New York Theater Ballet
New York, New York
January 9, 2015
“Short Memory,” “Romeo and Juliet Pas de Deux,” “A Rugged Flourish,” “Rondo,” “Game Two”
-- by Jerry Hochman
Things have been difficult for New York Theater Ballet in the past year (the company lost its long-time home, and for whatever reason is performing this year in unaccustomed venues), but you wouldn’t know it from its presentation Friday night at the 92nd St. Y’s intimate Buttenweiser Hall, the first this year in the company’s annual series: ‘Legends and Visionaries’. The first half of the program (Pam Tanowitz’s “Short Memory,” Sallie Wilson’s “Pas de Deux from Romeo and Juliet,” and Richard Alston’s “A Rugged Flourish”) was ‘serious’, the second half (Jerome Robbins’s “Rondo,” and Mathew Neenan’s “Game Two”) was fun – but that’s not to say that either emotional trajectory distracted from the generally superb choreography and execution by the NYTB dancers. Even though the evening lacked any premieres, it was a smashing program, and another feather in the cap of company Founder and Artistic Director, Diana Byer.
The most eagerly awaited piece on the program – at least to me – was the revival of Robbins’s “Rondo.” I must admit that the piece, which premiered with New York City Ballet in 1980, is one I had not previously seen. It’s a gem.
A ‘rondo’, in musical terms, may be a particular form, as well as music of a particular character – usually both. I don’t pretend to be a music scholar, but my understanding is that in terms of form, a rondo involves a repetition of a recurring elements, sometimes referenced as couplets, within a broader theme, which itself may or may not repeat. In terms of ‘character’, a rondo is often fast-paced, allegro. An example of a rondo that captures both form and character is Mozart’s “Rondo in A Minor,” K. 511, the composition to which Robbins created his piece.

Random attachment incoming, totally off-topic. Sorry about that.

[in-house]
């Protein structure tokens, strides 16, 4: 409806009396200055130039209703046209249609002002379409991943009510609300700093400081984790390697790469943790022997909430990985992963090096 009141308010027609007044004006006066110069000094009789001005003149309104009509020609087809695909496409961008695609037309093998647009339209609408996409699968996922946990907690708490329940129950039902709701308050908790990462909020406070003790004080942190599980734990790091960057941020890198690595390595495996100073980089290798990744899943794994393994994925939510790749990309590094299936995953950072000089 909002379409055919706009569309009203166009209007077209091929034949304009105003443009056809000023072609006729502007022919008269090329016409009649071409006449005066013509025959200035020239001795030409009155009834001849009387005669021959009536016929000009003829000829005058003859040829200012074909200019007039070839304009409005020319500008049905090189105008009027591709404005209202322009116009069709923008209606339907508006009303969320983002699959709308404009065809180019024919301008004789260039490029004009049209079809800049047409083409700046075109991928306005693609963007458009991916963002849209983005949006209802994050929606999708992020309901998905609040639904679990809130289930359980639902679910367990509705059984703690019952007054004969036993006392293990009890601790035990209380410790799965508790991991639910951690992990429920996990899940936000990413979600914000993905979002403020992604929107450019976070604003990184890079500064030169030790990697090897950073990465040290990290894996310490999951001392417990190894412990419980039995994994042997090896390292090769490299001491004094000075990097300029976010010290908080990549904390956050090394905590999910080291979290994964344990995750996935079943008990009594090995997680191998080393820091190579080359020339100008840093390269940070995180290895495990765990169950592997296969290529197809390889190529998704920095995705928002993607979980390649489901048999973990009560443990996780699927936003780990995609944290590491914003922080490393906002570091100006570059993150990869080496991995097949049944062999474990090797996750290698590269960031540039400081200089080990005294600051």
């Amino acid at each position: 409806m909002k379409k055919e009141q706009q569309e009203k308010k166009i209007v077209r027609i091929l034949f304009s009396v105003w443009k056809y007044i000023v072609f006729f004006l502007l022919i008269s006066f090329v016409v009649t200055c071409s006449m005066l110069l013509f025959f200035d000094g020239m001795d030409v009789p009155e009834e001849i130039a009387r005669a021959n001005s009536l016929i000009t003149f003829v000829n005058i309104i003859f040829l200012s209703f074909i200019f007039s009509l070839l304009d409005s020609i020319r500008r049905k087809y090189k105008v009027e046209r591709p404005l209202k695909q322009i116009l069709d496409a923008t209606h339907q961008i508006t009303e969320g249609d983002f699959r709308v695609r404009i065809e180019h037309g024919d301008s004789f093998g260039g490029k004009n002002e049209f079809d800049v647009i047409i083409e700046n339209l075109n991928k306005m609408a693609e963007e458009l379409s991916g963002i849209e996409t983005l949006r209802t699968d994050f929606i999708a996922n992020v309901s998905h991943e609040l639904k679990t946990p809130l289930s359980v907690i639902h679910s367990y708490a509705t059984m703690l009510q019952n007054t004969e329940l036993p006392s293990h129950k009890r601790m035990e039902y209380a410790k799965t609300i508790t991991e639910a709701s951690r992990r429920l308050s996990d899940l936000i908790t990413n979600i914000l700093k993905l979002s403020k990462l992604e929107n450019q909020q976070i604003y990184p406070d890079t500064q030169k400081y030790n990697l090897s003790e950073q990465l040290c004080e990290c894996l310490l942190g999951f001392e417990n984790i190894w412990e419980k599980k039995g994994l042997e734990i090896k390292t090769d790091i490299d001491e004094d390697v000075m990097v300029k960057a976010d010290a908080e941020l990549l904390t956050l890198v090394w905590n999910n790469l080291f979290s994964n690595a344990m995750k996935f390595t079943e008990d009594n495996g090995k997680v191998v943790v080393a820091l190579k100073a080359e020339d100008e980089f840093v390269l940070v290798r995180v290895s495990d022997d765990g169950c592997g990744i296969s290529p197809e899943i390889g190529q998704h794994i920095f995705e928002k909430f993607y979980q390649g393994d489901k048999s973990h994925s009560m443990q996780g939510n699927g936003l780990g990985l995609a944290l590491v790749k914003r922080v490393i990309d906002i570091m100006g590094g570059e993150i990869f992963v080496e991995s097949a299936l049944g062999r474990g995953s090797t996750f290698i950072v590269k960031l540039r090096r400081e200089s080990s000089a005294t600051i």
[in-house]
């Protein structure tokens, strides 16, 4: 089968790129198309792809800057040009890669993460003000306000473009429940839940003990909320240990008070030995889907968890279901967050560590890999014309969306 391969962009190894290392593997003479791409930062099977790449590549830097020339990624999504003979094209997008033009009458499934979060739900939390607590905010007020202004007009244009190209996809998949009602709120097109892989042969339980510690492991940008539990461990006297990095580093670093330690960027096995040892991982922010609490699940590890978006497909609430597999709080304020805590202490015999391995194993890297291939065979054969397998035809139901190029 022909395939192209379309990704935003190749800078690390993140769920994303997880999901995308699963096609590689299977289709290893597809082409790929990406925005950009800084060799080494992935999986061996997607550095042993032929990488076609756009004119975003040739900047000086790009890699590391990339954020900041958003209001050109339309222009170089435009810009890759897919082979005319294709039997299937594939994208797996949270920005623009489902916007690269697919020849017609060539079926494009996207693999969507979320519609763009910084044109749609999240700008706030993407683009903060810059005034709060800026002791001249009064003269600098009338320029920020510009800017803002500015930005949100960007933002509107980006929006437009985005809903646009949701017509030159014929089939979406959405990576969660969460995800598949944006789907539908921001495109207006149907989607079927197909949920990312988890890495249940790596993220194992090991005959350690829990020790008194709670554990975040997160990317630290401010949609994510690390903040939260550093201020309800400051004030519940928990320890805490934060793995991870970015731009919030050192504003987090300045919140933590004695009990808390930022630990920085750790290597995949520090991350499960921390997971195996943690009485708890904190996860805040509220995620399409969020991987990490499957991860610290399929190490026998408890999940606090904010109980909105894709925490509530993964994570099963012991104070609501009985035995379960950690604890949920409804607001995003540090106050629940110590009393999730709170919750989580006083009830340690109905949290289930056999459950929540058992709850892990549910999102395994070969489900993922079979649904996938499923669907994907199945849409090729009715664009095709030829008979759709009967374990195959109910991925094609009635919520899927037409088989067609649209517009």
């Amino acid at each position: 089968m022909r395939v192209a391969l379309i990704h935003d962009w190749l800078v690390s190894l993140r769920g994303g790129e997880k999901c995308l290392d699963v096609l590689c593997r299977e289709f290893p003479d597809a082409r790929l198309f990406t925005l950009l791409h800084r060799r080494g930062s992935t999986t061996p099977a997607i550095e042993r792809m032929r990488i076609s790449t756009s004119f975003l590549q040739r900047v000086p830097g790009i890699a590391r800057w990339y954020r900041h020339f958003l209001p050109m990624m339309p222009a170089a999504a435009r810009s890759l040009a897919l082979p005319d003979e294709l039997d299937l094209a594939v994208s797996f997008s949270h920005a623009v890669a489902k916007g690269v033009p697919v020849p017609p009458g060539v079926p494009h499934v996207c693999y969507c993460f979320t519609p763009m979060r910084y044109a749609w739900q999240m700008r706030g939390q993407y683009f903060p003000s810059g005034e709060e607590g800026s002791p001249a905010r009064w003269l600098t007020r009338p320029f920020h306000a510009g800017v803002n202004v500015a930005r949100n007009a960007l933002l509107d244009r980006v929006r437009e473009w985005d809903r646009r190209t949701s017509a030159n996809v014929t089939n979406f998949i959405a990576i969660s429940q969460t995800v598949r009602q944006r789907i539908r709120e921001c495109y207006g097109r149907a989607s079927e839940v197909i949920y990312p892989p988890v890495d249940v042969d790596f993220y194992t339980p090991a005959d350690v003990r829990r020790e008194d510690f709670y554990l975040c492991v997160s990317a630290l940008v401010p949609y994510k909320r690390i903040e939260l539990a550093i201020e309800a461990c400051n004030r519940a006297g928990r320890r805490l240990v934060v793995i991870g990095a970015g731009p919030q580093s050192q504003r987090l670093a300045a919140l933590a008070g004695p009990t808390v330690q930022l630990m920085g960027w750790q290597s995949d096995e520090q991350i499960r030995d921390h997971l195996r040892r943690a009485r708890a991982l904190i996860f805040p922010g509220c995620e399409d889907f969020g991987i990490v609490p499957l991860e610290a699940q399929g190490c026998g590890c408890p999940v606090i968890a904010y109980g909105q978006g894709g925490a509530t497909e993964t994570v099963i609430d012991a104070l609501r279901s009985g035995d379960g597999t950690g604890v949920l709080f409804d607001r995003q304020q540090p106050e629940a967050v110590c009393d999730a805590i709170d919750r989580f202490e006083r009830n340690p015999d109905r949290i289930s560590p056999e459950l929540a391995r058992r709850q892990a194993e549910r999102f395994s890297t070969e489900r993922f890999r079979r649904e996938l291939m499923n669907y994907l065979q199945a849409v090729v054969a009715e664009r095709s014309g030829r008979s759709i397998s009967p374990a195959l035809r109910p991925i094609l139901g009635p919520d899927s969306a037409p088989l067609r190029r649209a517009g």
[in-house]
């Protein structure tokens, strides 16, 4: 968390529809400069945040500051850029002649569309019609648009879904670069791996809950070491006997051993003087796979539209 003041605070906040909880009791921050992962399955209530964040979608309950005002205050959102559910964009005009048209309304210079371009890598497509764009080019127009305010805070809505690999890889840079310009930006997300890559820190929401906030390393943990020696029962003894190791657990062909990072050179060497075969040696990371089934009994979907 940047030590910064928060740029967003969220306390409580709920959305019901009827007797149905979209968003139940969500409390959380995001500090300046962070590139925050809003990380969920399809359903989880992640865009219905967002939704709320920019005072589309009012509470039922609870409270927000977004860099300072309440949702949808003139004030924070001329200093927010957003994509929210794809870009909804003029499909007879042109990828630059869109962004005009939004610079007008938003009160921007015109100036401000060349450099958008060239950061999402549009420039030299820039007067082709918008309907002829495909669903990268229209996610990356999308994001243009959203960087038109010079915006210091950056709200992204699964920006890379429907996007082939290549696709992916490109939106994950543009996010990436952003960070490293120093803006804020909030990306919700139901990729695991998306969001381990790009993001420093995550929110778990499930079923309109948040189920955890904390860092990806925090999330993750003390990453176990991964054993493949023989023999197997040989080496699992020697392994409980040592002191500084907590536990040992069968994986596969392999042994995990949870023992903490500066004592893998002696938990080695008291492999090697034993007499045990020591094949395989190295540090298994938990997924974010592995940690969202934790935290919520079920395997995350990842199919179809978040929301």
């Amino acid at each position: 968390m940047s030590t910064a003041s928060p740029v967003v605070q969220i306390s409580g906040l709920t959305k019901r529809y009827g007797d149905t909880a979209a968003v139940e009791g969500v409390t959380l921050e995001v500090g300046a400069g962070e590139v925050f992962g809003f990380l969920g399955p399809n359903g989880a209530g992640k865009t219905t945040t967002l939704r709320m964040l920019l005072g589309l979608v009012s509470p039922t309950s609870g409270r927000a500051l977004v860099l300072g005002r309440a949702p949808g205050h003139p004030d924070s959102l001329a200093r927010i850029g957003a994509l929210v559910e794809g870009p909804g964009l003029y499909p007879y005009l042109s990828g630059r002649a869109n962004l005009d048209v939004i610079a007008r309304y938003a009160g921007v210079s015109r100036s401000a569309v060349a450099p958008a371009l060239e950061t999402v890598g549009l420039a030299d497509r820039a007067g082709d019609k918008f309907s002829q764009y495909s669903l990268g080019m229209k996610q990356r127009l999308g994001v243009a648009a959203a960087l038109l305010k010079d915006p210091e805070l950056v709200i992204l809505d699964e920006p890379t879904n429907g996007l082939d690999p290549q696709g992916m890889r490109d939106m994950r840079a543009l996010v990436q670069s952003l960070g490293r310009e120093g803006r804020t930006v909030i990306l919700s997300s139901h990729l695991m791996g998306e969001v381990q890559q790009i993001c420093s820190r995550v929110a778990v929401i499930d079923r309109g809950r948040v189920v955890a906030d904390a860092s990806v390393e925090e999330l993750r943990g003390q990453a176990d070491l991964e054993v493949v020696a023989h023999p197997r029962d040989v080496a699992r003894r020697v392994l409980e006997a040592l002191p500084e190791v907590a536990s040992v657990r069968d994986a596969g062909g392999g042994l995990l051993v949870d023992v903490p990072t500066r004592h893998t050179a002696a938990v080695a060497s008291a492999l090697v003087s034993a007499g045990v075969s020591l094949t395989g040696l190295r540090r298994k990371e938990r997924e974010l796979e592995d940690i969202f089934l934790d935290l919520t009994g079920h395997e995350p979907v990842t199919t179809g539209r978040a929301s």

In many ways, “Rondo” bears a visual resemblance to Robbins’s “Other Dances” because it features a pair of dancers performing for each other as well as the audience (although here the pair consists of two women rather than a woman and a man), it communicates a similar sense of intimacy, and, well, it’s danced to piano music.
But the resemblance is superficial: Chopin’s music is a different form and considerably more introspective than Mozart’s exquisite playfulness, and instead of a suite of dances to various pieces of music, this is a suite of echoing couplets within overall themes. Perhaps most significantly, instead of encouraging the audience to visually eavesdrop on private moments, “Rondo” invites the audiences to, figuratively, join the fun. The lightness of mood almost, but not quite, camouflages the complexity of Robbins’s choreography, which requires not only quicksilver movement but impeccable timing. The result is a magical conversion of the devilish choreographic details into a vision of what might be a pair of angels dancing on a cloud.
Staged by former NYCB Principal Dancer Kyra Nichols, no stranger to stage magic, “Rondo” was executed brilliantly, in both form and character, by NYTB dancers Amanda Treibor and Mayu Oguri. They danced to the Mozart and Robbins excruciatingly explicit but irregular counterpoint, like fractured mirror images, with a combination of finesse and exuberance that perfectly reflected the music and the choreography. Ms. Treibor appeared somewhat more effusive, Ms. Oguri more subtle, but even this difference complemented the differences in musical and choreographic phrasing. I thought at one point that one of the dancers was slightly off the other, but they danced so skillfully that either I was mistaken, or they compensated such that the minor error, if there was one, quickly evaporated. Amid the split-second timing, these two looked like they were having a blast – but not nearly as much as the highly appreciative audience seemed to be. Remembering it still makes me smile.